This Week in West Virginia History: September 14-20


CHARLESTON. W.Va.—The following events happened on these dates in West Virginia history. To read more, go to e-WV: The West Virginia Encyclopedia at www.wvencyclopedia.org.

Sept. 14, 1898: Okey L. Patteson was born in Mingo County. Patteson, called the ‘‘Great Persuader,’’ tackled difficult decisions as West Virginia’s 23rd governor from 1949 to 1953. 

Sept. 15, 1875: Henry Hatfield was born near Matewan, Mingo County. As a doctor in the coal camps, he helped secure funding to establish three miners hospitals for the southern part of the state. In 1912, he was elected the state’s 14th governor. 

Sept. 15, 1906: Songwriter Jack Rollins was born in Keyser. Rollins wrote the lyrics to ‘‘Here Comes Peter Cottontail’’ and ‘‘Frosty the Snow Man,’’ two of America’s most popular songs.

Sept. 16, 1926: Writer John Knowles was born in Fairmont. He attained literary fame in 1959 with his first novel, A Separate Peace. 

Sept. 16, 1950: Scholar Henry Louis Gates Jr. was born in Keyser. Gates is one of the leading African-American intellectuals in the United States and has written several books, including Colored People: A Memoir, which describes his experiences growing up in Mineral County.

Sept. 17, 1848: Artist Lily Irene Jackson was born in Parkersburg. Jackson was best known as a painter of animal portraits and floral arrangements, and as an advocate for the arts.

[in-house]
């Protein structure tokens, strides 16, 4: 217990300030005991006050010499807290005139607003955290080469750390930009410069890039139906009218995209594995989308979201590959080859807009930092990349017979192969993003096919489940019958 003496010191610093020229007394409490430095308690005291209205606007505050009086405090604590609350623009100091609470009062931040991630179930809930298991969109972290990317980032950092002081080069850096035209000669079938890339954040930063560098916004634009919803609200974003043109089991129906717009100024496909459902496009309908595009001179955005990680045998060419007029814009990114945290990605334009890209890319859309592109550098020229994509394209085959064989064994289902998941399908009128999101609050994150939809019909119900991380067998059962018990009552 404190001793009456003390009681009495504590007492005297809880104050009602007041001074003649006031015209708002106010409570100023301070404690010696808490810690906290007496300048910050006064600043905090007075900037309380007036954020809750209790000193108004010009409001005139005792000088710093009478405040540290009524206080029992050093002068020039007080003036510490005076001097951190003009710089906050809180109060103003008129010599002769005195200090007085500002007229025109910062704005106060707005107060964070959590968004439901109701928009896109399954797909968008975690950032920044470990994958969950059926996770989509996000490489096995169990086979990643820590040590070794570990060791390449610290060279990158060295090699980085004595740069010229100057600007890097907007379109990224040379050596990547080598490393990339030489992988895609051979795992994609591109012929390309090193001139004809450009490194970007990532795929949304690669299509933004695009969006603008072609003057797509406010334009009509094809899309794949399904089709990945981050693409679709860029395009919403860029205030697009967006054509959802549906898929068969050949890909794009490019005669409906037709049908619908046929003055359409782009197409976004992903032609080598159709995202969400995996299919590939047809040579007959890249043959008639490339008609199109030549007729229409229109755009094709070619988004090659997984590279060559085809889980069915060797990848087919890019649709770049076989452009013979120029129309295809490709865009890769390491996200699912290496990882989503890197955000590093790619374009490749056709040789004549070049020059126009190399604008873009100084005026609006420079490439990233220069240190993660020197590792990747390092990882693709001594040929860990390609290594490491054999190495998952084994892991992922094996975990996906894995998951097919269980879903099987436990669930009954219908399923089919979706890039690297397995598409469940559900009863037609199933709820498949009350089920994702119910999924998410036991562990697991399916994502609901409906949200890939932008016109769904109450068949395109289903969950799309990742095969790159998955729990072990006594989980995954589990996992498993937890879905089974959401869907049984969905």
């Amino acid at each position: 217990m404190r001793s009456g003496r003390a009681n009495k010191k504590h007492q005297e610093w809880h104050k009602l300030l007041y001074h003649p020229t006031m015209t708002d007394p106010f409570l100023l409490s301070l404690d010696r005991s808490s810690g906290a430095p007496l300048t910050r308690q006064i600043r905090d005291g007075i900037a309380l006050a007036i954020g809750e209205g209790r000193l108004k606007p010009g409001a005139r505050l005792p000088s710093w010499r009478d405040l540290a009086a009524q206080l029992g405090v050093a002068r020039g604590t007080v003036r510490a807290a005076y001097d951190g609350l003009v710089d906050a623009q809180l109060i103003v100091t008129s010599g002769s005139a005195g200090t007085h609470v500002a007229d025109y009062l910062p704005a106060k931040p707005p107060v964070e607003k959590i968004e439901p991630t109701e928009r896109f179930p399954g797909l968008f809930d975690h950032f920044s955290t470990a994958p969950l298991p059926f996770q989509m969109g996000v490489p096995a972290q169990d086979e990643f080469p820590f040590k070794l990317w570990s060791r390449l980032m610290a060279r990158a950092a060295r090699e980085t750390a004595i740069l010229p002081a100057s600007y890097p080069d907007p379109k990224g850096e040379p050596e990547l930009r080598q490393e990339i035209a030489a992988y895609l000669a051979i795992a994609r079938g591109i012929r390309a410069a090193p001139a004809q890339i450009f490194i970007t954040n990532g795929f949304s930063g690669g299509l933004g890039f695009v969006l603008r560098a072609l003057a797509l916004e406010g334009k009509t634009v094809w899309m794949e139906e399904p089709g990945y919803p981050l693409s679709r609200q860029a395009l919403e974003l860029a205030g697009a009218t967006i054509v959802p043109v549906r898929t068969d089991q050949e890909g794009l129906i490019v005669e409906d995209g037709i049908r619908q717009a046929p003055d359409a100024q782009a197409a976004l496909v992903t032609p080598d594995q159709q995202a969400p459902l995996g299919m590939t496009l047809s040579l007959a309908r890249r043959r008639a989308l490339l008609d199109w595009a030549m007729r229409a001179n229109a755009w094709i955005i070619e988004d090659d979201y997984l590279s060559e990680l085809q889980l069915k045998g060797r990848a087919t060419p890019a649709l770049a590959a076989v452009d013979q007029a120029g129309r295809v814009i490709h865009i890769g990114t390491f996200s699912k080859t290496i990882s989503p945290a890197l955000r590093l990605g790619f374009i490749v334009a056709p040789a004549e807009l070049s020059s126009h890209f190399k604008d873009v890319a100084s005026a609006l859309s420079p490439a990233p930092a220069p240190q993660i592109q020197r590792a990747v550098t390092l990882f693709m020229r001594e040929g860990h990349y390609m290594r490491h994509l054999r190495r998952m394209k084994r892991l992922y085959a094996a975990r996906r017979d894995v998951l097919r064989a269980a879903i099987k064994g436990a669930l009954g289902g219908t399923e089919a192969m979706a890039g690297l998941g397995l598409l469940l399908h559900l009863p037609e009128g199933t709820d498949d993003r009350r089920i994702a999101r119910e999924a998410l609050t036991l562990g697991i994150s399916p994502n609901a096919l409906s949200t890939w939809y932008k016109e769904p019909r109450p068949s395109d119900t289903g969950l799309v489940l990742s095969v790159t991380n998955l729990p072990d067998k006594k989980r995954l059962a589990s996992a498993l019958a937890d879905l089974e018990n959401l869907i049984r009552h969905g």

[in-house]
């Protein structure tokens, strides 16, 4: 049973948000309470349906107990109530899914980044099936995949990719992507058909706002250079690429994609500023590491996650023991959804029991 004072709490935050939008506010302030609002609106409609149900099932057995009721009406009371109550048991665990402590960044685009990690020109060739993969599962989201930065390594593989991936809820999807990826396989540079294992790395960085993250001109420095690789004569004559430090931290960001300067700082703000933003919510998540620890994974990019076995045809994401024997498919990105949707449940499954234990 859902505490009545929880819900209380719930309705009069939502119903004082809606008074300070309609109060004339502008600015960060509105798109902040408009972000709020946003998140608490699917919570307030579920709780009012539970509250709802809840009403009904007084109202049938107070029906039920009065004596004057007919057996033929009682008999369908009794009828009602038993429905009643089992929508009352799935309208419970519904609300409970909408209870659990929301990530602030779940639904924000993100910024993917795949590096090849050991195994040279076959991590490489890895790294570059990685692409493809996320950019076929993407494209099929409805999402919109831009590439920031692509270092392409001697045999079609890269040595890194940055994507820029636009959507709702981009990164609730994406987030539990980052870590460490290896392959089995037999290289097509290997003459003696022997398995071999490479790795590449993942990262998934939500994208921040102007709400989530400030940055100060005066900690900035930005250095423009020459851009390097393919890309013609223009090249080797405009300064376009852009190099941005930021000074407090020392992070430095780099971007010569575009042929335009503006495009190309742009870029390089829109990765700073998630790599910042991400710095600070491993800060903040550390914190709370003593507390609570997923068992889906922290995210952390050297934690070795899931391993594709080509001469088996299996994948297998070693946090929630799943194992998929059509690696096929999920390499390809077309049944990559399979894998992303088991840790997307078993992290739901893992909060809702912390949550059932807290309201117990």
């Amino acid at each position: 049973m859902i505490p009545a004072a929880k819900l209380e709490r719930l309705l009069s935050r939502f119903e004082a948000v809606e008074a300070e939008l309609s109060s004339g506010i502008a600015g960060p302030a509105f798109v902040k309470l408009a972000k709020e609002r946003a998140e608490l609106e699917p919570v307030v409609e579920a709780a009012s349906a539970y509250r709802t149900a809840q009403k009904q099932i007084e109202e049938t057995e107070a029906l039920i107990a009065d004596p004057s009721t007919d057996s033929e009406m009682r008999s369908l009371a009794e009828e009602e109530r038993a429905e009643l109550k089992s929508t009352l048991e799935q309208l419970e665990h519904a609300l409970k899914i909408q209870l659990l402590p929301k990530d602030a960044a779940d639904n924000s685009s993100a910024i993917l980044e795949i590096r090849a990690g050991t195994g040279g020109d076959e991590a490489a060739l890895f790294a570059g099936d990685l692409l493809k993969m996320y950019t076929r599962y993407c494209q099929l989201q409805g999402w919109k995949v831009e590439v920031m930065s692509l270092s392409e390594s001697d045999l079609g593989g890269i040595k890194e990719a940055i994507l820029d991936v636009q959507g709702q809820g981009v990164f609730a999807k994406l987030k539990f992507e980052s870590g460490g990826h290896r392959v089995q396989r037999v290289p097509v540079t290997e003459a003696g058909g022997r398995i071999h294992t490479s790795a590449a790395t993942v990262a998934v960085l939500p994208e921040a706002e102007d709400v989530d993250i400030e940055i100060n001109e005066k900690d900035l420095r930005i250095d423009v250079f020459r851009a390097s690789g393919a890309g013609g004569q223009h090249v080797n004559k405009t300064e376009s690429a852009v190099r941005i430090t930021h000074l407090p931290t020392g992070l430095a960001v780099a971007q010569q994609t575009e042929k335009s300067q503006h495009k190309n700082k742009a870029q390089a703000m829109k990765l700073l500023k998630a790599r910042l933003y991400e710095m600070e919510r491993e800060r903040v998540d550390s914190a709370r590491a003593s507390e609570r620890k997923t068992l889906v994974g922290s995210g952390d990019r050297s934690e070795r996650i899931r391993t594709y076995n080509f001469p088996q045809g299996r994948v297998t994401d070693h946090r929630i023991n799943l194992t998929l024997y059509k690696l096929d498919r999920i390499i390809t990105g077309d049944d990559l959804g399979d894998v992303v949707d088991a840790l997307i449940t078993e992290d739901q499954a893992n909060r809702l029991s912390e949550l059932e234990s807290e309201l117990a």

Sept. 18, 1947: Historian and journalist Minnie Kendall Lowther died. Born in Ritchie County, she was one of the first West Virginia women to become a newspaper editor.

Sept. 18, 1989: Playwright Maryat Lee died in Lewisburg. She established Eco Theater in Summers County as an indigenous mountain theater, using Summers County people as actors.

Sept. 19, 1892:  William ‘‘Bill’’ Blizzard was born in Cabin Creek, Kanawha County. Blizzard became one of West Virginia’s most influential and controversial labor leaders of the 20th century.

Sept. 20, 1914: Ken Hechler was born on Long Island, New York. Hechler served 18 years in the U.S. Congress and four terms as West Virginia’s secretary of state.

e-WV: The West Virginia Encyclopedia is a project of the West Virginia Humanities Council. For more information, contact the West Virginia Humanities Council, 1310 Kanawha Blvd. E., Charleston, WV 25301; (304) 346-8500; or visit e-WV at www.wvencyclopedia.org. 

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